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Drowsy Driving Commission Proposed By Texas Lawmaker
According to the Centers for Disease Control, around four percent of American adults said they fell asleep behind the wheel at least once in the last month. State Representative Eddie Rodriguez told KEYE TV he hopes to make the roads safer by starting a drowsy driving commission this legislative session.
Drowsy driving causes thousands of crashes every year. Representative Rodriguez wants the commission to focus on 18 wheelers, where drivers can be behind the wheel up to eleven hours straight in Texas.
Some truckers we talked with said they don't want any new laws or regulations.
Corky Singleton is one of them. He has been driving big rigs for 37 years.
More or less, I can be my own boss, he said about his love for his job.
Singleton admits he doesn't have a perfect record when it comes to drowsy driving.
When youre out in the middle of nowhere, nothing around, you get tired, he said. Especially when there is bad weather, like today, it just wears you out.
So much so, that he recalls one night, after about six hours of driving, he fell asleep behind the wheel.
I woke up and saw the exit sign and that's what I did, he told us. I exited the highway and totaled the truck.
Representative Rodriguez filed a bill after hearing a similar story, but with far greater consequences.
It's a public safety issue for me, he explained. Someones husband was killed in an accident. He (the other driver) was driving an 18 wheeler who suffered from sleep apnea. He (the truck driver) fell asleep behind the wheel.
Representative Rodriguez is hoping to start a Drowsy Driving Commission to find ways to lower the number of accidents due to sleep deprivation. It would study the possibility of stricter regulations, harsher penalties, enforcement and education for truck drivers and law enforcement.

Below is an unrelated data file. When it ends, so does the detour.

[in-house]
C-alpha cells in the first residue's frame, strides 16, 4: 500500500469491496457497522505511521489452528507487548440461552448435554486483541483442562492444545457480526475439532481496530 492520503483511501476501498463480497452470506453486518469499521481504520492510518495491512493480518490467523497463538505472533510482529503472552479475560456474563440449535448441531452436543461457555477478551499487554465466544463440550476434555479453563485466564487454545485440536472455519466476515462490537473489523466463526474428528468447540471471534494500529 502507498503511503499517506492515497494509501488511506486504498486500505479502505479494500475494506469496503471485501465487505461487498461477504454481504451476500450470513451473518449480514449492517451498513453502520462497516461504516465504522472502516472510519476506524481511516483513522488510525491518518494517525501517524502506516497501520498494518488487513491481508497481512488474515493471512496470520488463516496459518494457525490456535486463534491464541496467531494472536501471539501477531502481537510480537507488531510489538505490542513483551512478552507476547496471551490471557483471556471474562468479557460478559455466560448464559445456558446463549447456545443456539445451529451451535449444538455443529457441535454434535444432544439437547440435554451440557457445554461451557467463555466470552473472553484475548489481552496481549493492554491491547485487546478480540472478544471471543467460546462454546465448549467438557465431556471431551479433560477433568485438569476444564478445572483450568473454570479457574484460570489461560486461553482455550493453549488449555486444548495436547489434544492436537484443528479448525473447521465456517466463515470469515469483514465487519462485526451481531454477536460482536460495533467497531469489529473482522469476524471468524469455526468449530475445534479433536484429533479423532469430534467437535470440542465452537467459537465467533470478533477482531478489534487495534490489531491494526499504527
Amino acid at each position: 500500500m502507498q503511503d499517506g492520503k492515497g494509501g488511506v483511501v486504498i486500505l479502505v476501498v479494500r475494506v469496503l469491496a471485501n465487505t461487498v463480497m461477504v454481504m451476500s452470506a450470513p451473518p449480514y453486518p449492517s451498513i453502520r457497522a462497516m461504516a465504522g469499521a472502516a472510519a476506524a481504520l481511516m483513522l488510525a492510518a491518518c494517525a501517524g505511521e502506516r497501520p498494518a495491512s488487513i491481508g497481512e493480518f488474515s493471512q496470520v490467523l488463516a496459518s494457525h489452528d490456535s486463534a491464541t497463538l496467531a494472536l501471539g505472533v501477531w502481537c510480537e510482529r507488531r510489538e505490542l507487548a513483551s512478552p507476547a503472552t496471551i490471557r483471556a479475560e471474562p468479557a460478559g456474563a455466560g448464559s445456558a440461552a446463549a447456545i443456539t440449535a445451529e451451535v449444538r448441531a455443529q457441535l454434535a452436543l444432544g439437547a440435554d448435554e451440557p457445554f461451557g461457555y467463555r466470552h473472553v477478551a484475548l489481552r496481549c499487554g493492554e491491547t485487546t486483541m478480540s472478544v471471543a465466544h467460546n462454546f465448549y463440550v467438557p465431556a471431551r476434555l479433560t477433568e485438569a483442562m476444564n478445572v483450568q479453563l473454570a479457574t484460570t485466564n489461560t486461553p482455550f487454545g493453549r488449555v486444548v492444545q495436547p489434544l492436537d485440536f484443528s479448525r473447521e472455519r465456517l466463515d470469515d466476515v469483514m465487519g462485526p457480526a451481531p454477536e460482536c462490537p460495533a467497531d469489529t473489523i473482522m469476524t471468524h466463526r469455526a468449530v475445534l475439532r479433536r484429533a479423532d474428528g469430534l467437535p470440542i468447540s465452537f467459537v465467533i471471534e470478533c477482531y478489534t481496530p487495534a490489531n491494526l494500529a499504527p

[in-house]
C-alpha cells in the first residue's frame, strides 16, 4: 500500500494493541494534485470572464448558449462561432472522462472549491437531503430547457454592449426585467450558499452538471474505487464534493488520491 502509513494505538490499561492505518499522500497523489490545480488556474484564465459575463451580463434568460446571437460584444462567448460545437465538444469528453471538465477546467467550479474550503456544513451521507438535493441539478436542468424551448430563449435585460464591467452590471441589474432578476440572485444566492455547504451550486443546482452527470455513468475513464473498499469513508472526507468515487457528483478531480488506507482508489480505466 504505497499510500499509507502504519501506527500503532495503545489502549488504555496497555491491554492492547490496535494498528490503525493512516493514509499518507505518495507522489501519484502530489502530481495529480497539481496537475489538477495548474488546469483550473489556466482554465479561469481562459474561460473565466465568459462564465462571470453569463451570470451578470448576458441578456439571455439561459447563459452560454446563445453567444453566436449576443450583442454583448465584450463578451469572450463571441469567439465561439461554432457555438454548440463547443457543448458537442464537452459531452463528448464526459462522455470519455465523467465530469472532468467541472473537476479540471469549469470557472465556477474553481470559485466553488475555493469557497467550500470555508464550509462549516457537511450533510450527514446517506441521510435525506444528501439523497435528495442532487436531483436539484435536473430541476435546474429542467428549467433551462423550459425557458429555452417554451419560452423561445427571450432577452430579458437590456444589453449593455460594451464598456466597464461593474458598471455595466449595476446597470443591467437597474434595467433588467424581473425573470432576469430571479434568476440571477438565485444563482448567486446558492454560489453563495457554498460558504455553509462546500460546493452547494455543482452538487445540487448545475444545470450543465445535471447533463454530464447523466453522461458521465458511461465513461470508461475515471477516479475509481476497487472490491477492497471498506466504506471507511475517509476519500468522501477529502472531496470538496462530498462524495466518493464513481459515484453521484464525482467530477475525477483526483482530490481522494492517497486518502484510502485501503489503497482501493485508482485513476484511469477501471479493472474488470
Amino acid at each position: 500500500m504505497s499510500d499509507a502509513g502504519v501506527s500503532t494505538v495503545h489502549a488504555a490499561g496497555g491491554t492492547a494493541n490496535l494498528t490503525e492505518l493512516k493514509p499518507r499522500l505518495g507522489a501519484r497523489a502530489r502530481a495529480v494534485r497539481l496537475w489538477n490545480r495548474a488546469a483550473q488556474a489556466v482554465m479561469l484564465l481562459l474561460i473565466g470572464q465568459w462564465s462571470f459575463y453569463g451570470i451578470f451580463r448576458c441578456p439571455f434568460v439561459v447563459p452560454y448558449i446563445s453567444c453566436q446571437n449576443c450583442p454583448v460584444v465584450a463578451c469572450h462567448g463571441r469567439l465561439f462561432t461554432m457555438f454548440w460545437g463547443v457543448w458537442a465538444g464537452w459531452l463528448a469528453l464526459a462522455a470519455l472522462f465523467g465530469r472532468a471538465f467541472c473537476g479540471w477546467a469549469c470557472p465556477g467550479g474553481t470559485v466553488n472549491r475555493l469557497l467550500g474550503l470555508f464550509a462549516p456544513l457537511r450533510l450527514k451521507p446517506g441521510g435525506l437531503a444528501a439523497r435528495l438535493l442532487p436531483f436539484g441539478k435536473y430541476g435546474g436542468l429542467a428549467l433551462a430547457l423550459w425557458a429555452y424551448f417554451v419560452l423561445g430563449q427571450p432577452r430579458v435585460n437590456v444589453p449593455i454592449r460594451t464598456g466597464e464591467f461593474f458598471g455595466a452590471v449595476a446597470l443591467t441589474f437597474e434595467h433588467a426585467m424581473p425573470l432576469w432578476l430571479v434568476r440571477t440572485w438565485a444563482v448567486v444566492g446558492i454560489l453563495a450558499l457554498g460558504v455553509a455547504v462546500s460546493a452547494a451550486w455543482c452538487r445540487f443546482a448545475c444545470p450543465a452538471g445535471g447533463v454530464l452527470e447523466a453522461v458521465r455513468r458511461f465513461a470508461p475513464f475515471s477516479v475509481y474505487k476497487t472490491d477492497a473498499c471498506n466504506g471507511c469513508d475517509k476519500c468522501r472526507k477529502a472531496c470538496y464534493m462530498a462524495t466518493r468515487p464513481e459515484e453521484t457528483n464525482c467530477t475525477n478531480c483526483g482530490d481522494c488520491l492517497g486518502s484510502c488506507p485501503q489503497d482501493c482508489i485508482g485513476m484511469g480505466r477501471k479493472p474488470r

It is a problem and lives are being lost, Rep. Rodriguez said. I think at the very minimum we can study and see if we can get a couple ideas.
Singleton said although he has had a few close calls, he's against any changes for truck drivers. That includes some of Representative Rodriguezs suggestions like education programs for drivers about the effects of drowsy driving and training law enforcement to recognize symptoms of sleep deprivation.
Singleton said personal accountability is enough.
We've got too many laws as it is, Singleton told us. Use better judgment. If you're sleepy, take a nap. Loads are not worth dying over.
Singleton is one of nearly seven million commercial drivers on the roads in the U.S.
Representative Rodriguez told us he is planning to file another bill on this same topic. It would require commercial drivers to be tested for sleep apnea before receiving their license. It would also impose additional penalties for accidents caused by truck drivers who have been diagnosed with sleep apnea, but have not been treated.
Representative Rodriguez told KEYETV the commission would be made up of leaders from state agencies and lawmakers. He added it would not cost the state a dime.
By Katherine Stolp